Islamic terrorist groups are setting up shop in Mexico and forming alarming ties with the country’s brutal drug cartels, according to a 2010 internal memo from the Tucson Police Department.
As evidence, it points to the 2010 Tijuana arrest of Hezbollah militant Jameel Nasr, who was allegedly tasked with establishing a Hezbollah network in Mexico and South America. The memo also recalls the April 2009 arrest of Jamal Yousef in New York, which exposed a huge cache of assault rifles, hand grenades, explosives and anti-tank munitions. According to Yousef, the weapons were stored in Mexico after being smuggled from Iraq by members of Hezbollah.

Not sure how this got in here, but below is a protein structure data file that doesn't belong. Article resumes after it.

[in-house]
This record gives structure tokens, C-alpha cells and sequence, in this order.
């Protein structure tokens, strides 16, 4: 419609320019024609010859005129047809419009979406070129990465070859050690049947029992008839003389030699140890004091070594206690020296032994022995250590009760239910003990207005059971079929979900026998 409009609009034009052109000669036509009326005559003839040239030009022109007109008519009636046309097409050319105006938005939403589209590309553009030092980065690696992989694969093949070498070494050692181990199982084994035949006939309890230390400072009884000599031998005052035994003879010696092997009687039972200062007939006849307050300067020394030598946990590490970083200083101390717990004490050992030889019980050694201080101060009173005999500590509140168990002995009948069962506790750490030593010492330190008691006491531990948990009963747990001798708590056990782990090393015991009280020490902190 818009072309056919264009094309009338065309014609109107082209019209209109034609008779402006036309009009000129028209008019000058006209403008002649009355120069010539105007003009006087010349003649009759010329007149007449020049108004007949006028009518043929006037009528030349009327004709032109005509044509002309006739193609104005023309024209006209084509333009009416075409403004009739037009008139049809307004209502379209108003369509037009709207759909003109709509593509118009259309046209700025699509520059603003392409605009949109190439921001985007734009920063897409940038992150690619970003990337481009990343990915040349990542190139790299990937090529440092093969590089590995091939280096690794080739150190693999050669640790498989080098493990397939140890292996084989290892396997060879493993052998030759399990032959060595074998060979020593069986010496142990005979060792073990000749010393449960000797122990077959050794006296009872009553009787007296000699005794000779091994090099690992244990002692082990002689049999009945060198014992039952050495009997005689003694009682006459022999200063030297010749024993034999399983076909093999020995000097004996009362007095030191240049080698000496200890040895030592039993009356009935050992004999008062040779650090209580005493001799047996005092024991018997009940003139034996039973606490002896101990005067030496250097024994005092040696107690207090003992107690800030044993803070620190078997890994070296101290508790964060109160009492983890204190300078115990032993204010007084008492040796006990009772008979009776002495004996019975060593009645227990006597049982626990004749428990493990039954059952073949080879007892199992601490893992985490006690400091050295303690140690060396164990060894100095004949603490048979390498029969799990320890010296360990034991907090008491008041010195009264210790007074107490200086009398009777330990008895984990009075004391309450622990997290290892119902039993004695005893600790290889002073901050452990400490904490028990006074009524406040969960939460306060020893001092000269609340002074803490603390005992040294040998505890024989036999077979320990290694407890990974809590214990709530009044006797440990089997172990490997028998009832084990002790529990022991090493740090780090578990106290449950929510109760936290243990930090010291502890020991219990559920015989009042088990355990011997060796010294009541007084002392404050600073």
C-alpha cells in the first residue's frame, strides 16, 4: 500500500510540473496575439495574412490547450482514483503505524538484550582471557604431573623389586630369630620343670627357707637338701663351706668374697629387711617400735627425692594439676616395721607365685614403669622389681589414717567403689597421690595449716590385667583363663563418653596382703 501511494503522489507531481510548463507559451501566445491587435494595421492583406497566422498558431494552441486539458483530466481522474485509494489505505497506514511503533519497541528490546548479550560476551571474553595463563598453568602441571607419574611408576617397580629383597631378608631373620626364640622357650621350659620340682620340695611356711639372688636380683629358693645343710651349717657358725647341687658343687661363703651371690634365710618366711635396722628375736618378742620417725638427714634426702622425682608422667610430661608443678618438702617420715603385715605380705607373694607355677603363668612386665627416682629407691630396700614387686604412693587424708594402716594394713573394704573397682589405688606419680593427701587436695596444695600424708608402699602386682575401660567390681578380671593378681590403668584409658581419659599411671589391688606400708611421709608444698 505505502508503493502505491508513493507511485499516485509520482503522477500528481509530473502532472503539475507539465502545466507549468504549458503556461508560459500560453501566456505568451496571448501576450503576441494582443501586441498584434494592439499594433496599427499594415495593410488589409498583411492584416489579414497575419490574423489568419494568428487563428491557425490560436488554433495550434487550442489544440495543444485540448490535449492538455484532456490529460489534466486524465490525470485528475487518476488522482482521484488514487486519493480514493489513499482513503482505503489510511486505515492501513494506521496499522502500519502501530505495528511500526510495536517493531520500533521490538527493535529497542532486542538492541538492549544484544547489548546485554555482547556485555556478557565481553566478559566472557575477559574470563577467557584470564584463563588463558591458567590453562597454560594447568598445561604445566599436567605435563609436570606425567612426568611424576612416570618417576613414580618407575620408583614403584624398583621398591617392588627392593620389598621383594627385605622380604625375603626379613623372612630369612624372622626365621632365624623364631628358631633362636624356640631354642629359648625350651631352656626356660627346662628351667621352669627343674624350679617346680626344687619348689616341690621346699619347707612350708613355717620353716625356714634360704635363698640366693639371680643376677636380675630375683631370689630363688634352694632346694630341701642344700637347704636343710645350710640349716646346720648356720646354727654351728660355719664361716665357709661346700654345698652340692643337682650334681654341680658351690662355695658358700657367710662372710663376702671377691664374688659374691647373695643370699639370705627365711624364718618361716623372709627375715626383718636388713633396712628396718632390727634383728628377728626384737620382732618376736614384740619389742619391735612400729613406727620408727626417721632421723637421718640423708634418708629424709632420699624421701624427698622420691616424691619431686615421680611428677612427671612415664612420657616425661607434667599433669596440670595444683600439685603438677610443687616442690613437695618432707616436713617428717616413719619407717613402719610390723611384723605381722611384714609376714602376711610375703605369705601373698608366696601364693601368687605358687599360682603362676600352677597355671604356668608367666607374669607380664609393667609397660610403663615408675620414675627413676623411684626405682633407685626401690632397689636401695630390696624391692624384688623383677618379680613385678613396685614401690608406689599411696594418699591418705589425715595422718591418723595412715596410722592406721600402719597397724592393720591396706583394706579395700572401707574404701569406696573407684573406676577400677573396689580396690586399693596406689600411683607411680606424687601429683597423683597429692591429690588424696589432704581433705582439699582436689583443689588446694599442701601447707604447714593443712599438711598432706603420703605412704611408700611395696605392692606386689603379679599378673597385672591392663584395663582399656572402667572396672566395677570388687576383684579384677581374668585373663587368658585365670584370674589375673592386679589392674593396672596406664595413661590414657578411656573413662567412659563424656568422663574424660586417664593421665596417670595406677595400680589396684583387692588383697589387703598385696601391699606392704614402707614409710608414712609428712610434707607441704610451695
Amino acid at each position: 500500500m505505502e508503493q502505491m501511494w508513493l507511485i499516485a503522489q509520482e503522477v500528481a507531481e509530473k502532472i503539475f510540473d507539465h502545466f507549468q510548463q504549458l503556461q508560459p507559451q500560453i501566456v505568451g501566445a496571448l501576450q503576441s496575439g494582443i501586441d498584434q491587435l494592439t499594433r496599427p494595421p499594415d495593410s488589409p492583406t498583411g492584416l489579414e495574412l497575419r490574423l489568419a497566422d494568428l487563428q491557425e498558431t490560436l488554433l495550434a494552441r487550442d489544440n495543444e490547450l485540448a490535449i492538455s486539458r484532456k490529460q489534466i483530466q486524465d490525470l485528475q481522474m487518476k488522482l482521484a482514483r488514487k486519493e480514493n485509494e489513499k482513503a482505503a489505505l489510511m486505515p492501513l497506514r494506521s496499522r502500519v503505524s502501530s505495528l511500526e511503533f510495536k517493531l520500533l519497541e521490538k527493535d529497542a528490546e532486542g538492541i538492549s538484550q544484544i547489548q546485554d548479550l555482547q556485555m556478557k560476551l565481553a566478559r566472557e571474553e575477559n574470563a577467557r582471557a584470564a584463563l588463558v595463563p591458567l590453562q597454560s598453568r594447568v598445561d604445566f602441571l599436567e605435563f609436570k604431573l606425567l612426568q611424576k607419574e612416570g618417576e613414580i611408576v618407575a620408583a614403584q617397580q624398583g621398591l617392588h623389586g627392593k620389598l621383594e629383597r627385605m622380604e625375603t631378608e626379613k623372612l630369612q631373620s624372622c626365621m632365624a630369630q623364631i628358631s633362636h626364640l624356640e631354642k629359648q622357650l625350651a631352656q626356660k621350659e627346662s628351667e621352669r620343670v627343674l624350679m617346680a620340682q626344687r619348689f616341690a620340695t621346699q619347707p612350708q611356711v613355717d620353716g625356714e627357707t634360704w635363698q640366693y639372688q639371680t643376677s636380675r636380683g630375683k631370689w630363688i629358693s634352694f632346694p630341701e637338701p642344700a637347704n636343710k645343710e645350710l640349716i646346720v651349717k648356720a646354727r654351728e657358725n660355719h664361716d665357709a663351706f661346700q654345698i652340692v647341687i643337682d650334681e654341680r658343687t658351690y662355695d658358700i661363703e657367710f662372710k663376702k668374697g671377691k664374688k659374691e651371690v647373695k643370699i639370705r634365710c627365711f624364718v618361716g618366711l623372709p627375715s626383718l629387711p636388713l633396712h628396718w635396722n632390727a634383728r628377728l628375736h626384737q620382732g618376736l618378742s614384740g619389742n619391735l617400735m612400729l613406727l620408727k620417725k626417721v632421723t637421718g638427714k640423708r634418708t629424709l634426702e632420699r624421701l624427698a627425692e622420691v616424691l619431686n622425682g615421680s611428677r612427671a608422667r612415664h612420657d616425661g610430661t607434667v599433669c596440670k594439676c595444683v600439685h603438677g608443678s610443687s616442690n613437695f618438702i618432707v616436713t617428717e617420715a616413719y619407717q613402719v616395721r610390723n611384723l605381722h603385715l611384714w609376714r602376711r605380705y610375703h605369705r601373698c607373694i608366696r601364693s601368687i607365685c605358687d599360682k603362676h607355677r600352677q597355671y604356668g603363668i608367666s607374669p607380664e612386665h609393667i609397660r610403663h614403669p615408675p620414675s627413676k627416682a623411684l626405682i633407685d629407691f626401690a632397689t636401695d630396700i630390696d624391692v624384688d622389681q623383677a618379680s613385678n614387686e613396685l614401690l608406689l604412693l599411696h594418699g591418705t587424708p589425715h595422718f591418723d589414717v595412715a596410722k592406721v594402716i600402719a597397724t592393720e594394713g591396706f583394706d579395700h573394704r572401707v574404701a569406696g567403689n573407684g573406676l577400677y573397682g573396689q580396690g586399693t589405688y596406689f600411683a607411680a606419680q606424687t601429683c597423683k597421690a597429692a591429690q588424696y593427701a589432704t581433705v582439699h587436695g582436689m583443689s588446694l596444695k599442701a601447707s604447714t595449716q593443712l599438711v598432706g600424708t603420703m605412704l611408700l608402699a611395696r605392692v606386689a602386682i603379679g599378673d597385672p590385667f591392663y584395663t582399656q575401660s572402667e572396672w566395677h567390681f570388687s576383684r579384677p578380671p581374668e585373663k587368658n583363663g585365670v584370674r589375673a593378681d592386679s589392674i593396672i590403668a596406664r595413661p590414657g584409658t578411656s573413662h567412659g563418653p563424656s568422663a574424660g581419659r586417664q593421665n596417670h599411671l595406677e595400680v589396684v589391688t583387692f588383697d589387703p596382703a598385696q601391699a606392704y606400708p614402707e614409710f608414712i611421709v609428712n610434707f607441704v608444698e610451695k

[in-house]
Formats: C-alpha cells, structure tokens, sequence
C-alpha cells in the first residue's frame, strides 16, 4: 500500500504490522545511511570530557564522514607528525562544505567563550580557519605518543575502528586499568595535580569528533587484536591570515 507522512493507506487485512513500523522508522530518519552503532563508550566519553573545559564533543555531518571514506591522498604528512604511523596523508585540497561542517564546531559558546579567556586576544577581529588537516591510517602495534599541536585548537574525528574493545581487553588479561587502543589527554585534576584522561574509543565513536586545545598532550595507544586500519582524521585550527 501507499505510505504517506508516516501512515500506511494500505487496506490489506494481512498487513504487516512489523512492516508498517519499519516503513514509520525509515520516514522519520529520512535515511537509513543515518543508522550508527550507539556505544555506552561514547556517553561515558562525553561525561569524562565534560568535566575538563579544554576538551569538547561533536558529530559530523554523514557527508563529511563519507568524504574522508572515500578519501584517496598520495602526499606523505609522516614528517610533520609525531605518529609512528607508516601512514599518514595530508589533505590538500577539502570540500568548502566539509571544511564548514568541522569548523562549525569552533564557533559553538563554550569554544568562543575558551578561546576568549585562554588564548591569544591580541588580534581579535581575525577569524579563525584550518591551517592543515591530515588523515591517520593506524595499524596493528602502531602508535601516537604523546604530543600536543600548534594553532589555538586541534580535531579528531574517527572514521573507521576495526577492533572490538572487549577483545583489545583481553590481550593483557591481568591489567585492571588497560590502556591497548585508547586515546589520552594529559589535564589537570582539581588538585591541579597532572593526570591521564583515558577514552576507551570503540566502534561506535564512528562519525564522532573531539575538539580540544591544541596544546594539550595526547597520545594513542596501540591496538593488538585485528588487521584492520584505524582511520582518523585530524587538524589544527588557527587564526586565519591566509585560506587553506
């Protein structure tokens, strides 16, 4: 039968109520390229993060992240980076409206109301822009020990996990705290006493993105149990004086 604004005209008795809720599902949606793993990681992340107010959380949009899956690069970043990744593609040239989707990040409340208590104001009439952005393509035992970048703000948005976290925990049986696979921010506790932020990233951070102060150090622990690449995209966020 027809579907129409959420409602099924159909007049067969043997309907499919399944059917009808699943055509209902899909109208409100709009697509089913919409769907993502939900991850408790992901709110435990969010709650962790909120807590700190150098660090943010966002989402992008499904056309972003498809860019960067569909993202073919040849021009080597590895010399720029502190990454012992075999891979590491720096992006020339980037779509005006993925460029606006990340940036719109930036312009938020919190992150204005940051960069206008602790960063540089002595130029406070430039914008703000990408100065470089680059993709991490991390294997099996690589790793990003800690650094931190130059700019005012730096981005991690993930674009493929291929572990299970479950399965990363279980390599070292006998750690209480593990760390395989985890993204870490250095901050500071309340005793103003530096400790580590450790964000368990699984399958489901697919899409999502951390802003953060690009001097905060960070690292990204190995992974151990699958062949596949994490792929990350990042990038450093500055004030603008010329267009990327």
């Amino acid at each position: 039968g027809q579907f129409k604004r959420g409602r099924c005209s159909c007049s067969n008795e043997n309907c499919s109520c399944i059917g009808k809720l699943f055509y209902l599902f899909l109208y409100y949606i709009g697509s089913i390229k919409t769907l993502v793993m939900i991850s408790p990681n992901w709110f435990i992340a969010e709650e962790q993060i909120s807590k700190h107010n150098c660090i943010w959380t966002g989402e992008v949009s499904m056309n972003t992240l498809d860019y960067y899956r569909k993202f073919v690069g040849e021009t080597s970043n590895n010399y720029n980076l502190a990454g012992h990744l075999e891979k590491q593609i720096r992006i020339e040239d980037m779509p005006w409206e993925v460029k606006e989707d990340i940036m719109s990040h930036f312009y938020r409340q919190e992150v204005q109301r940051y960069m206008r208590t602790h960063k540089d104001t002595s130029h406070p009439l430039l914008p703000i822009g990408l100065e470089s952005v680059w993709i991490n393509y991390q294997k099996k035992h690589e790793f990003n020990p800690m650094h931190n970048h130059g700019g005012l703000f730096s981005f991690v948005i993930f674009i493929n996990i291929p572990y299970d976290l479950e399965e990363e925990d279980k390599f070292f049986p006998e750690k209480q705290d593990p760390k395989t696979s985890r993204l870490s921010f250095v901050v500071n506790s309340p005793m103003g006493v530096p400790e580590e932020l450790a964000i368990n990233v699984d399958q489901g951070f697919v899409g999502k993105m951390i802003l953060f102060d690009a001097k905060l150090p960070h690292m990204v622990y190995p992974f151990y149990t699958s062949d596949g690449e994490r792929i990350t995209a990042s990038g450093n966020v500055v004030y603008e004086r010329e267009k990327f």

The memo warns that consequences of partnerships between Hezbollah and Mexico’s drug partnerships could be disastrous for Mexico’s drug war, given Hezbollah’s advanced weapons capabilities — specifically their expertise with improvised explosive devices (IEDs). It notes that some Mexican criminal organizations have started using small IEDs and car bombs, a marked change in tactics that indicates a relationship with Islamic militants.
Partnerships between Mexican organized crime and Islamic militants are mutually beneficial — and therefore terrifying. The cartels are able to gain smuggling and weapons expertise, as well as access to cheap heroin from Afghanistan and Iran. The terrorists benefit from Mexico’s drug war lawlessness and its porous border with their primary target: The United States.